They simply have to take their lumps in 2022 and give Drew Lock (or Geno Smith) an opportunity to show what they can do. Is it ideal? No. But short of either shocking the world to warrant longer term consideration, it’s what this team has to do.
What other choice did they have? People can argue all they want for drafting someone ‘just’ to have another option on deck. The NFL told you what it thought about this overrated, overhyped class. The media did what they often accuse NFL decision makers of doing — reaching at the most important position.
The Seahawks are perfectly placed. Expectation is low and thus there’s no real pressure to succeed this year. If they perform beyond expectations, it’ll simply be an enjoyable positive. Having two firsts and two second round picks in the 2023 draft also means even if they win more games than predicted, they’ll still be able to trade into range to draft a quarterback if they want to.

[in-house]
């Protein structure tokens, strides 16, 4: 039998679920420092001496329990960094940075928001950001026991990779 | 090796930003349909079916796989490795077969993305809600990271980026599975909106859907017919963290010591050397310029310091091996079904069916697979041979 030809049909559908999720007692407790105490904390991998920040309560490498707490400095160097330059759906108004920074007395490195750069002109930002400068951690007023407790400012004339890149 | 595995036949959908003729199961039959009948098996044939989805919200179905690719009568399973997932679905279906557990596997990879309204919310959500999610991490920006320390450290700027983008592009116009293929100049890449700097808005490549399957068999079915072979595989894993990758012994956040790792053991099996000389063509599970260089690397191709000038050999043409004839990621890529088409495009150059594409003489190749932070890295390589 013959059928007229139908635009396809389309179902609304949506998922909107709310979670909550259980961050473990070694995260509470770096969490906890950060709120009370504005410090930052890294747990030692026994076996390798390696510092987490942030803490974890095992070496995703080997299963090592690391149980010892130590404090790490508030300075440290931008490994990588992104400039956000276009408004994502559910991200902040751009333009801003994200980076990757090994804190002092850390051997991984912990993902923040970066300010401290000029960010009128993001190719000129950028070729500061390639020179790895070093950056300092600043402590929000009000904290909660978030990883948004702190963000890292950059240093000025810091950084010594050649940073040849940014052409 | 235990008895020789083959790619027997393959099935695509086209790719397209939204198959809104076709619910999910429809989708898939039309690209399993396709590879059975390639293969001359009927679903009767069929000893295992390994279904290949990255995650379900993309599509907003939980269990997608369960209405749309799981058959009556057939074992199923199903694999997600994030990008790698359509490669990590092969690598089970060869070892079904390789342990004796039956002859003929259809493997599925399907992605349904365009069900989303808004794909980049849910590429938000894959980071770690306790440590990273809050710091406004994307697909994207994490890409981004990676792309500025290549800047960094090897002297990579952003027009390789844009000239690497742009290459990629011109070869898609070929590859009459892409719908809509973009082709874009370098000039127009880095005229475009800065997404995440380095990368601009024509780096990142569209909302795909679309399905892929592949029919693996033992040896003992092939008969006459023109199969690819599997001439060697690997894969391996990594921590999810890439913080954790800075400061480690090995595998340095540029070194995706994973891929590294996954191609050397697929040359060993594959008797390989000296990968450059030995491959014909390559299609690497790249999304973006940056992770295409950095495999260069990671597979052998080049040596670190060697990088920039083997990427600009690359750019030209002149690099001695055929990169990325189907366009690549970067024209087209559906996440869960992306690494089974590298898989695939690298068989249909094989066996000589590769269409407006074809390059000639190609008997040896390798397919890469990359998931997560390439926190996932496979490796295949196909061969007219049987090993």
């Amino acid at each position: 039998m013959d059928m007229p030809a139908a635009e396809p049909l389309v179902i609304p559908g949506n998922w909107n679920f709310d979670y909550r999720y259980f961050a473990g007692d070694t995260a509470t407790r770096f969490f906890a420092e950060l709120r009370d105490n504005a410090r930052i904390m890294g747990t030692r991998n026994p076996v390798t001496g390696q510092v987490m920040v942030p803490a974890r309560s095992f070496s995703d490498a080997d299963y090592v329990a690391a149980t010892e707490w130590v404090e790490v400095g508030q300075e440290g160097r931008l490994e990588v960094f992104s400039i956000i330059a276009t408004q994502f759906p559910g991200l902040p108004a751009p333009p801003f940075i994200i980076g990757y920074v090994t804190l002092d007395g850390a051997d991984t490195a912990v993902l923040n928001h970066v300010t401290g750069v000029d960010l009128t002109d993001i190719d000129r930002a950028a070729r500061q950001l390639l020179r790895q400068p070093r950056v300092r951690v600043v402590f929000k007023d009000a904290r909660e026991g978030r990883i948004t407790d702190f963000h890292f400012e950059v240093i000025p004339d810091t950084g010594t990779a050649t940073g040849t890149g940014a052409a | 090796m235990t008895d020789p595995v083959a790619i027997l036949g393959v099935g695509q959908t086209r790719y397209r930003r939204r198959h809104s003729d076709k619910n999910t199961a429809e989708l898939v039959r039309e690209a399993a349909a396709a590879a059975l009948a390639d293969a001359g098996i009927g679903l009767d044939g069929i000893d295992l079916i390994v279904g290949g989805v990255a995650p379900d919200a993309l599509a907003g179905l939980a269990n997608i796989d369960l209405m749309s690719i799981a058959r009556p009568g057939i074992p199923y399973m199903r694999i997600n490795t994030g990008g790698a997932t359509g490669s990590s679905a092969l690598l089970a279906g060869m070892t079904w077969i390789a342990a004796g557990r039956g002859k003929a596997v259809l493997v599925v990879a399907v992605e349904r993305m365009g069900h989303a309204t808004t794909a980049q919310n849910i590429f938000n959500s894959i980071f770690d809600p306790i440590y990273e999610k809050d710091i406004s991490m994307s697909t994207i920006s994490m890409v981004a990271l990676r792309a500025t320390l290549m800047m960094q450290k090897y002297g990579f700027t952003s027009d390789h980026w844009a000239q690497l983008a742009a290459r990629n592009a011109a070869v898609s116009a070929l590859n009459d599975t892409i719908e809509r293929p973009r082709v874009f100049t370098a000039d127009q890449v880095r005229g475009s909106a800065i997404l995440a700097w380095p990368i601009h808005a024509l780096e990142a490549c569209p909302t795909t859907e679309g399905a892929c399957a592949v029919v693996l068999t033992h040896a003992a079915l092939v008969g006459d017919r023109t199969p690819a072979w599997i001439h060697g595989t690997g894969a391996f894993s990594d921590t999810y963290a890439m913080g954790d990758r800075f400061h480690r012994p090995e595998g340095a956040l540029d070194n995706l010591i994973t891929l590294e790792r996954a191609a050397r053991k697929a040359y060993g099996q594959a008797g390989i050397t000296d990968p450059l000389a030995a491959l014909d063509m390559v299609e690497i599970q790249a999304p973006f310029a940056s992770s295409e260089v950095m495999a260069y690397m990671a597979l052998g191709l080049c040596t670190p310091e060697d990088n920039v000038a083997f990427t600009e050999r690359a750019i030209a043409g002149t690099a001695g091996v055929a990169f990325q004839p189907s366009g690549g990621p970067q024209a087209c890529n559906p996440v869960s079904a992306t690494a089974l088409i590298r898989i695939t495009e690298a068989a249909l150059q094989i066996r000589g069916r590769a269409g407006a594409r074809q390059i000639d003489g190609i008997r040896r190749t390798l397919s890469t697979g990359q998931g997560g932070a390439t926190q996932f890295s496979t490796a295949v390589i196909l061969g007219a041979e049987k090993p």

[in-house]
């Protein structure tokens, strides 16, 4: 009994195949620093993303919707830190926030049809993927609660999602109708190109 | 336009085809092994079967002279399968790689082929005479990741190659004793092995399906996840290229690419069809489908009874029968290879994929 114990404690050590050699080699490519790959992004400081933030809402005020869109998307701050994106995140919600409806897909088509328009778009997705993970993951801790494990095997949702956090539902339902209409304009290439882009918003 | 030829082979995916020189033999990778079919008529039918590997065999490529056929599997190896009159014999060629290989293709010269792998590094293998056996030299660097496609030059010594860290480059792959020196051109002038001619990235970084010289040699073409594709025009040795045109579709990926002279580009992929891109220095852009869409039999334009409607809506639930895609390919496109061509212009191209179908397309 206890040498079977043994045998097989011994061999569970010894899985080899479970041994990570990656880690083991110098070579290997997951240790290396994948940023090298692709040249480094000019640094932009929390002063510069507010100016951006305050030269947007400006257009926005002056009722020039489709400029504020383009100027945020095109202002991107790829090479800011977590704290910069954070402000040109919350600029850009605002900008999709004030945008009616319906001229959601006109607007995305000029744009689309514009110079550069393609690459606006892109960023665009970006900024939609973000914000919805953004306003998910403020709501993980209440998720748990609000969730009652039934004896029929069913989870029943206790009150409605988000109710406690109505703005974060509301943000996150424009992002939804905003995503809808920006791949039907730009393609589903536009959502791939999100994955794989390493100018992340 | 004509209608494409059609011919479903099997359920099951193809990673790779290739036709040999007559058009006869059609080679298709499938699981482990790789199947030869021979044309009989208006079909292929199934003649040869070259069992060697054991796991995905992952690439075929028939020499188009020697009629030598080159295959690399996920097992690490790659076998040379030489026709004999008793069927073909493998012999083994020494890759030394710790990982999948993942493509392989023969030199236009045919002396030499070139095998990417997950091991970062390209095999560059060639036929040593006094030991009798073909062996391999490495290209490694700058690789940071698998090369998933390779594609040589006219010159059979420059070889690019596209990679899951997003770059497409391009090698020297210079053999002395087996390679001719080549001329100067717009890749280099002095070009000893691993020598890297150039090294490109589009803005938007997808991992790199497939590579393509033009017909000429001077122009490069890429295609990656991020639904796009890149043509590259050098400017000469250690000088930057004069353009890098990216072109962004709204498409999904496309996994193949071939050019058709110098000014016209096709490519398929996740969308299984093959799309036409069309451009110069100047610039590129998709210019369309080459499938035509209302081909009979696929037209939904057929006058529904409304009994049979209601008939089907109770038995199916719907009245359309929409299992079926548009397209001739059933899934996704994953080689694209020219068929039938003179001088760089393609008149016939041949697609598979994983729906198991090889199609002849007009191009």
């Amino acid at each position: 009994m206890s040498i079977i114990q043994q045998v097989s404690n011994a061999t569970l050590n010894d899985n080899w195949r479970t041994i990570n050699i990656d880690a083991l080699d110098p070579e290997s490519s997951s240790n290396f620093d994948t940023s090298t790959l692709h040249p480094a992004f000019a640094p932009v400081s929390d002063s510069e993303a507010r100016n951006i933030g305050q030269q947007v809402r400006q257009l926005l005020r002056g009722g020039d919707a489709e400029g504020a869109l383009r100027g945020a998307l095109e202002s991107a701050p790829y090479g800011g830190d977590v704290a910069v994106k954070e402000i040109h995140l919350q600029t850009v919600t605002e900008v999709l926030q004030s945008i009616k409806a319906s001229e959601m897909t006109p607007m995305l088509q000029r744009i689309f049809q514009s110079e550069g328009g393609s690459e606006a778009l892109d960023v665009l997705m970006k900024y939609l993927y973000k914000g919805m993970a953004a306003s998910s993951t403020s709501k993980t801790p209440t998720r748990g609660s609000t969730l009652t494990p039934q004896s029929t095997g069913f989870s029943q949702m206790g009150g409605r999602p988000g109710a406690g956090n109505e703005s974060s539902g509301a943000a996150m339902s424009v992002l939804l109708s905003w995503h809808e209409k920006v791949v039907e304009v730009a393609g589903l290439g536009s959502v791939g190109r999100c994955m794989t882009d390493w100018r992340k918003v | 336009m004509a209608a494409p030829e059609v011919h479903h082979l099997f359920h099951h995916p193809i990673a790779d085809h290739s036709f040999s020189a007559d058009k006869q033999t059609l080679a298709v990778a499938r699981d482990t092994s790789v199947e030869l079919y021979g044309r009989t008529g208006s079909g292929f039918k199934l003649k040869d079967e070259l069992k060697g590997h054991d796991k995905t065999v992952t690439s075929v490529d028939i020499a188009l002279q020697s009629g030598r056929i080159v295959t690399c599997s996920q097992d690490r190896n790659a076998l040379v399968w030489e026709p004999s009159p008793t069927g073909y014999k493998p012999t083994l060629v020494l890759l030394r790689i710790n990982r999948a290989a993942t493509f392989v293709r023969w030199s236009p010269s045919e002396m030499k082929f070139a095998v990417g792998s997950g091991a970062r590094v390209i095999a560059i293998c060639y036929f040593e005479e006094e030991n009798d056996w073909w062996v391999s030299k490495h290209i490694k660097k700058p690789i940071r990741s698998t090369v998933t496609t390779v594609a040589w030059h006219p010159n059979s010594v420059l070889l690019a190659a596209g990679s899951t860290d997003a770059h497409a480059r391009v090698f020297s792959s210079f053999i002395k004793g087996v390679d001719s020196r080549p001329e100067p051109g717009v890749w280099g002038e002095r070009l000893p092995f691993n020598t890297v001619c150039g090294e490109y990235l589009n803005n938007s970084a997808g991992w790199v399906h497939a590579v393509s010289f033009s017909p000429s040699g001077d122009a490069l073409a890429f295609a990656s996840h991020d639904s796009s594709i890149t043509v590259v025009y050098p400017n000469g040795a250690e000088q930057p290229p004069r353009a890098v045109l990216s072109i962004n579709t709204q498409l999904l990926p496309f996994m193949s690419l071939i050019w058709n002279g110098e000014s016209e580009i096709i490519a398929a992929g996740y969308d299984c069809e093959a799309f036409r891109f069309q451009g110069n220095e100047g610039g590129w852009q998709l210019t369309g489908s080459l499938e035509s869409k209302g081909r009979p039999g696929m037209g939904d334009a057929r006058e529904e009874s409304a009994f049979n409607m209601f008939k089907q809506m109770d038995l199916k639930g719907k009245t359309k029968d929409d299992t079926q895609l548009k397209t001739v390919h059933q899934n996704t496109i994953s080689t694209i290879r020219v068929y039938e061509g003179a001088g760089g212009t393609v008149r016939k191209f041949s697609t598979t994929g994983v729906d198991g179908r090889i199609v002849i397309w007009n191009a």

If they are bad and struggle to win games — then perfect. No need to trade up.
The 2023 quarterback class is incredibly intriguing. Although C.J. Stroud and Bryce Young get most of the attention — Will Levis and Tyler Van Dyke, for me, are the top two quarterback prospects as of today. Both players are incredibly exciting. Plus there’s always a chance more players will emerge as the new college season develops.
Patience will pay off for the fans if they’re prepared to be realistic about what this year is. It’s year-one of a rebuild.
Further to that — having a proper competition at quarterback speaks to Carroll re-establishing his core philosophy. If he wants to get back to basics in terms of his vision for this team, this is precisely what he needs. There are several positions where players will need to battle in camp to win a job — including under center.
Again — the Seahawks have played this one perfectly. They needed a long-term vision, not short-term fixes. They appear to be embracing that.
It’s also possible they add to the competition. If the 49ers and Browns cut Jimmy Garoppolo or Baker Mayfield — for the right price, either would likely be welcomed into the camp battle.